rosé des riceys
It being Valentine's Day, I suppose I ought to post something about a romantic wine. I am feeling anti-romantic at the moment, however, so I hesitate to recommend a personal favorite such as, oh, Pasqual Doquet Premiers Crus de la Côte des Blancs Rosé Champagne.
Instead, I shall share with you the most blood-red and, I think, dolorous of the world's rosés. It, too, is from Champagne, so I suppose it qualifies as romantic by way of lineage and proximity. But Rosé des Riceys will only make your heart flutter, I think, if your idea of a good time involves Edgar Allan Poe readings and unenthusiastic bondage.
Les Riceys are a trio of tiny villages in the Côte des Bar, the far southern outpost of Champagne on the Burgundy border. These villages produce not only bubbly, but also red, white, and rosé (take that word with a grain of salt) still wines under the Coteaux Champenois AOP.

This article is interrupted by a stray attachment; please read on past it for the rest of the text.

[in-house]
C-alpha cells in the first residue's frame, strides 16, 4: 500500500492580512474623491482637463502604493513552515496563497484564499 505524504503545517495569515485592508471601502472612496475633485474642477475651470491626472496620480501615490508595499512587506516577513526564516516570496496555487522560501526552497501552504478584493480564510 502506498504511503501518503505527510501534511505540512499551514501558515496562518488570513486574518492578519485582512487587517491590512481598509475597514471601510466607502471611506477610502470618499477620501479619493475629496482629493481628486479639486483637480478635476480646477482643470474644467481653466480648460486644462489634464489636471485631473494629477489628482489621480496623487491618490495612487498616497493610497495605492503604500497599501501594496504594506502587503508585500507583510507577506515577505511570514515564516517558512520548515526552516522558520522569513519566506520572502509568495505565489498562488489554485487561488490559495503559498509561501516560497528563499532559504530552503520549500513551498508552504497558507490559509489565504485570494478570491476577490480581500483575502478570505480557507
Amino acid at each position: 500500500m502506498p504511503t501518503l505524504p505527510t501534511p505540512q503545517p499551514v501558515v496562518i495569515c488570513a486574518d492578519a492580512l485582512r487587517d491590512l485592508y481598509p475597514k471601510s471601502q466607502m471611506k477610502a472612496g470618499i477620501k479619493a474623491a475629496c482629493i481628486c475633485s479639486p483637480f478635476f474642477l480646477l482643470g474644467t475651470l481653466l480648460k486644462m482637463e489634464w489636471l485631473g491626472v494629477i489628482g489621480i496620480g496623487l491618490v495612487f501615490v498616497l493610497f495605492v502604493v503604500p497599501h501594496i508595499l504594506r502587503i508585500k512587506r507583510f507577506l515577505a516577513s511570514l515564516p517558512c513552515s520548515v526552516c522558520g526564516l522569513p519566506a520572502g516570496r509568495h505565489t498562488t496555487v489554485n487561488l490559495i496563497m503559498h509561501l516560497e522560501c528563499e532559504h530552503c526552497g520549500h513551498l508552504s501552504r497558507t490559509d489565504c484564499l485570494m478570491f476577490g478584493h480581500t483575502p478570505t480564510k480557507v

Rosé des Riceys looks like an inky-dark Pinot Noir, although there's a disturbing translucence to it (how can it be so like dark-ruby velvet, and yet so clear?). On the nose and palate, it acts a bit more rosé-like. There's a sugar-coated aroma, for example, thanks to partial carbonic maceration.
Jean-Jacques Lamoureux makes a particular favorite of mine that has smoky, sultry candied red rose petals on the nose, and sea salt, raspberries, green stems, and brambles on the palate. This admittedly strange wine isn’t welcoming in its youth but will reward cellar age.
So there. Don't even bother drinking it tonight. Happy Valentine's Day.
Image courtesy of Internet Archive Book Images/flickr